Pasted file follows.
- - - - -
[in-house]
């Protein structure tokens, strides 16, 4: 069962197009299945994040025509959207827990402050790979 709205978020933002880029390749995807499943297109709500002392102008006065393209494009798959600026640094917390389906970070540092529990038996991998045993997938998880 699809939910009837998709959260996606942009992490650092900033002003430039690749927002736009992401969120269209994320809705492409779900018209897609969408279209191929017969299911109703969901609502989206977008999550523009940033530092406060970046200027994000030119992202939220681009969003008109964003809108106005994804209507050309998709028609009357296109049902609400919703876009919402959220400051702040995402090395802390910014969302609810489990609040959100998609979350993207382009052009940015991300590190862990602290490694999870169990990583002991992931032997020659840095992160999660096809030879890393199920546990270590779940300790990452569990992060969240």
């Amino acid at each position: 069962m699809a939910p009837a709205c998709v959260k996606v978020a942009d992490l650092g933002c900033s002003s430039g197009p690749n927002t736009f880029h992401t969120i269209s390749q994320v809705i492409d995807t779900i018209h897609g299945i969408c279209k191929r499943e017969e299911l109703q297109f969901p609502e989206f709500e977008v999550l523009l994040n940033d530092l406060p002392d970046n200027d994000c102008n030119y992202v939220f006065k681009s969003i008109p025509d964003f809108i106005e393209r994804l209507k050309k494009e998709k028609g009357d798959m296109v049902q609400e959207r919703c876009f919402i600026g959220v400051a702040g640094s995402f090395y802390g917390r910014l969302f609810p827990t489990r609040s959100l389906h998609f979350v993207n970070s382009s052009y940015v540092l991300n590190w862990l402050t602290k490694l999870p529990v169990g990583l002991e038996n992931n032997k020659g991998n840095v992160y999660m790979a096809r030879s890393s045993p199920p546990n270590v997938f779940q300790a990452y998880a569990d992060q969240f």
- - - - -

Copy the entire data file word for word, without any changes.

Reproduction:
[in-house]
């Protein structure tokens, strides 16, 4: 069962197009299945994040025509959207827990402050790979 709205978020933002880029390749995807499943297109709500002392102008006065393209494009798959600026640094917390389906970070540092529990038996991998045993997938998880 699809939910009837998709959260996606942009992490650092900033002003430039690749927002736009992401969120269209994320809705492409779900018209897609969408279209191929017969299911109703969901609502989206977008999550523009940033530092406060970046200027994000030119992202939220681009969003008109964003809108106005994804209507050309998709028609009357296109049902609400919703876009919402959220400051702040995402090395802390910014969302609810489990609040959100998609979350993207382009052009940015991300590190862990602290490694999870169990990583002991992931032997020659840095992160999660096809030879890393199920546990270590779940300790990452569990992060969240």
């Amino acid at each position: 069962m699809a939910p009837a709205c998709v959260k996606v978020a942009d992490l650092g933002c900033s002003s430039g197009p690749n927002t736009f880029h992401t969120i269209s390749q994320v809705i492409d995807t779900i018209h897609g299945i969408c279209k191929r499943e017969e299911l109703q297109f969901p609502e989206f709500e977008v999550l523009l994040n940033d530092l406060p002392d970046n200027d994000c102008n030119y992202v939220f006065k681009s969003i008109p025509d964003f809108i106005e393209r994804l209507k050309k494009e998709k028609g009357d798959m296109v049902q609400e959207r919703c876009f919402i600026g959220v400051a702040g640094s995402f090395y802390g917390r910014l969302f609810p827990t489990r609040s959100l389906h998609f979350v993207n970070s382009s052009y940015v540092l991300n590190w862990l402050t602290k490694l999870p529990v169990g990583l002991e038996n992931n032997k020659g991998n840095v992160y999660m790979a096809r030879s890393s045993p199920p546990n270590v997938f779940q300790a990452y998880a569990d992060q969240f």